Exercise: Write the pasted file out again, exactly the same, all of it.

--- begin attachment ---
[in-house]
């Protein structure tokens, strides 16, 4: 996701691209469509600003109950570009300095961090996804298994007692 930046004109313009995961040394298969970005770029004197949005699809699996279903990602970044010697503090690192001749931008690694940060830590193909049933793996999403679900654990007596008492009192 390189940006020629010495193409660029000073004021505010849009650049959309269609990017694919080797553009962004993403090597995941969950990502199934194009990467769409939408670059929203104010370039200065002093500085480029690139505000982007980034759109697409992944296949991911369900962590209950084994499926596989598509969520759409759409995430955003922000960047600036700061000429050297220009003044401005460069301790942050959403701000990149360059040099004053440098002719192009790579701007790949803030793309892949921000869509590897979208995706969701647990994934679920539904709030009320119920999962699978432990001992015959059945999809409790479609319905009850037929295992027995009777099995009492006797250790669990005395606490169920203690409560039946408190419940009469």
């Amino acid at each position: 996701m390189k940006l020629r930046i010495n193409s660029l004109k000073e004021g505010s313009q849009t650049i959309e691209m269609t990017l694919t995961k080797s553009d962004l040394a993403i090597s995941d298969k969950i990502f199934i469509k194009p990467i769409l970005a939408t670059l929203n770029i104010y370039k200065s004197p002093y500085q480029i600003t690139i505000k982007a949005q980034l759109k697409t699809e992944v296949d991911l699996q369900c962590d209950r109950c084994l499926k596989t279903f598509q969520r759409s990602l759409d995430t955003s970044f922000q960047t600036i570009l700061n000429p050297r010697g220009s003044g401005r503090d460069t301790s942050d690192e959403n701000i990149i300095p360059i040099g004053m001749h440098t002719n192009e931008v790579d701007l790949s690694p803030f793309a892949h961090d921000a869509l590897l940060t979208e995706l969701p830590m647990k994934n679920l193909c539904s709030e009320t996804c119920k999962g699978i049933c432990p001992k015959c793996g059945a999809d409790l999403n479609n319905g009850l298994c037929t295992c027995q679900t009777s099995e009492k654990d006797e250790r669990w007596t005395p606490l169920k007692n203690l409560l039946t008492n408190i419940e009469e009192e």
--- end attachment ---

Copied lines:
[in-house]
């Protein structure tokens, strides 16, 4: 996701691209469509600003109950570009300095961090996804298994007692 930046004109313009995961040394298969970005770029004197949005699809699996279903990602970044010697503090690192001749931008690694940060830590193909049933793996999403679900654990007596008492009192 390189940006020629010495193409660029000073004021505010849009650049959309269609990017694919080797553009962004993403090597995941969950990502199934194009990467769409939408670059929203104010370039200065002093500085480029690139505000982007980034759109697409992944296949991911369900962590209950084994499926596989598509969520759409759409995430955003922000960047600036700061000429050297220009003044401005460069301790942050959403701000990149360059040099004053440098002719192009790579701007790949803030793309892949921000869509590897979208995706969701647990994934679920539904709030009320119920999962699978432990001992015959059945999809409790479609319905009850037929295992027995009777099995009492006797250790669990005395606490169920203690409560039946408190419940009469």
């Amino acid at each position: 996701m390189k940006l020629r930046i010495n193409s660029l004109k000073e004021g505010s313009q849009t650049i959309e691209m269609t990017l694919t995961k080797s553009d962004l040394a993403i090597s995941d298969k969950i990502f199934i469509k194009p990467i769409l970005a939408t670059l929203n770029i104010y370039k200065s004197p002093y500085q480029i600003t690139i505000k982007a949005q980034l759109k697409t699809e992944v296949d991911l699996q369900c962590d209950r109950c084994l499926k596989t279903f598509q969520r759409s990602l759409d995430t955003s970044f922000q960047t600036i570009l700061n000429p050297r010697g220009s003044g401005r503090d460069t301790s942050d690192e959403n701000i990149i300095p360059i040099g004053m001749h440098t002719n192009e931008v790579d701007l790949s690694p803030f793309a892949h961090d921000a869509l590897l940060t979208e995706l969701p830590m647990k994934n679920l193909c539904s709030e009320t996804c119920k999962g699978i049933c432990p001992k015959c793996g059945a999809d409790l999403n479609n319905g009850l298994c037929t295992c027995q679900t009777s099995e009492k654990d006797e250790r669990w007596t005395p606490l169920k007692n203690l409560l039946t008492n408190i419940e009469e009192e």